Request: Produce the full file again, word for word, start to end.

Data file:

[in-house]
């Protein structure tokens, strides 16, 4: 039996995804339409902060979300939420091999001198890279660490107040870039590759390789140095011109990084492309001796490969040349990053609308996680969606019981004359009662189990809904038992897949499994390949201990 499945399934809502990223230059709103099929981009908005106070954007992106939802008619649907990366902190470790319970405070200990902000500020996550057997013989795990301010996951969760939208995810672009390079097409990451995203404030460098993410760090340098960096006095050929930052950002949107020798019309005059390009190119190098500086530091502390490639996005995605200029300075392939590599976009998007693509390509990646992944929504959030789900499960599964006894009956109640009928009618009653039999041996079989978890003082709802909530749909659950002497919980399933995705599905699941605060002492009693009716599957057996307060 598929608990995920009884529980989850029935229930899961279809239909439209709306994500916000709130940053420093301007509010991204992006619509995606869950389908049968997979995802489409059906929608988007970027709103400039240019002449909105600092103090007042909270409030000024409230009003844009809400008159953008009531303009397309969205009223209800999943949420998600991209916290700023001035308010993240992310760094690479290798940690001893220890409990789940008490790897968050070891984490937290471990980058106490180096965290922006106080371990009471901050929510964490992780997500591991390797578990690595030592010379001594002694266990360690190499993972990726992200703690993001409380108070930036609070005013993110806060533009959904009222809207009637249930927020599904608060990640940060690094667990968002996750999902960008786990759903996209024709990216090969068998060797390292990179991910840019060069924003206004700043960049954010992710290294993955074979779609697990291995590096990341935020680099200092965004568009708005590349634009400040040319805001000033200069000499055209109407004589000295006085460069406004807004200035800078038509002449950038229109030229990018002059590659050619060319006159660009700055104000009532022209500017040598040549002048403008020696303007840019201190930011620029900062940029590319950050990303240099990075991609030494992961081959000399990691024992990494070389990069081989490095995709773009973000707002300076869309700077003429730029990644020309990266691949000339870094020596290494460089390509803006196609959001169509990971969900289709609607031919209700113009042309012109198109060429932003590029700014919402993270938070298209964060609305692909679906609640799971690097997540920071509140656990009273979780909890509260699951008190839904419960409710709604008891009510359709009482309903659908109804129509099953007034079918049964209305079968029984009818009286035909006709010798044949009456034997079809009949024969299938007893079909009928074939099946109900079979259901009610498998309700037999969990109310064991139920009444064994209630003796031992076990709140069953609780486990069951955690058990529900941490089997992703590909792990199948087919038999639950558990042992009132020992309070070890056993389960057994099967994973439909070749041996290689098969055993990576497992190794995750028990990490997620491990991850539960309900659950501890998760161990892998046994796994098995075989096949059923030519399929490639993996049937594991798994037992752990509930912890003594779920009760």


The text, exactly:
[in-house]
């Protein structure tokens, strides 16, 4: 039996995804339409902060979300939420091999001198890279660490107040870039590759390789140095011109990084492309001796490969040349990053609308996680969606019981004359009662189990809904038992897949499994390949201990 499945399934809502990223230059709103099929981009908005106070954007992106939802008619649907990366902190470790319970405070200990902000500020996550057997013989795990301010996951969760939208995810672009390079097409990451995203404030460098993410760090340098960096006095050929930052950002949107020798019309005059390009190119190098500086530091502390490639996005995605200029300075392939590599976009998007693509390509990646992944929504959030789900499960599964006894009956109640009928009618009653039999041996079989978890003082709802909530749909659950002497919980399933995705599905699941605060002492009693009716599957057996307060 598929608990995920009884529980989850029935229930899961279809239909439209709306994500916000709130940053420093301007509010991204992006619509995606869950389908049968997979995802489409059906929608988007970027709103400039240019002449909105600092103090007042909270409030000024409230009003844009809400008159953008009531303009397309969205009223209800999943949420998600991209916290700023001035308010993240992310760094690479290798940690001893220890409990789940008490790897968050070891984490937290471990980058106490180096965290922006106080371990009471901050929510964490992780997500591991390797578990690595030592010379001594002694266990360690190499993972990726992200703690993001409380108070930036609070005013993110806060533009959904009222809207009637249930927020599904608060990640940060690094667990968002996750999902960008786990759903996209024709990216090969068998060797390292990179991910840019060069924003206004700043960049954010992710290294993955074979779609697990291995590096990341935020680099200092965004568009708005590349634009400040040319805001000033200069000499055209109407004589000295006085460069406004807004200035800078038509002449950038229109030229990018002059590659050619060319006159660009700055104000009532022209500017040598040549002048403008020696303007840019201190930011620029900062940029590319950050990303240099990075991609030494992961081959000399990691024992990494070389990069081989490095995709773009973000707002300076869309700077003429730029990644020309990266691949000339870094020596290494460089390509803006196609959001169509990971969900289709609607031919209700113009042309012109198109060429932003590029700014919402993270938070298209964060609305692909679906609640799971690097997540920071509140656990009273979780909890509260699951008190839904419960409710709604008891009510359709009482309903659908109804129509099953007034079918049964209305079968029984009818009286035909006709010798044949009456034997079809009949024969299938007893079909009928074939099946109900079979259901009610498998309700037999969990109310064991139920009444064994209630003796031992076990709140069953609780486990069951955690058990529900941490089997992703590909792990199948087919038999639950558990042992009132020992309070070890056993389960057994099967994973439909070749041996290689098969055993990576497992190794995750028990990490997620491990991850539960309900659950501890998760161990892998046994796994098995075989096949059923030519399929490639993996049937594991798994037992752990509930912890003594779920009760």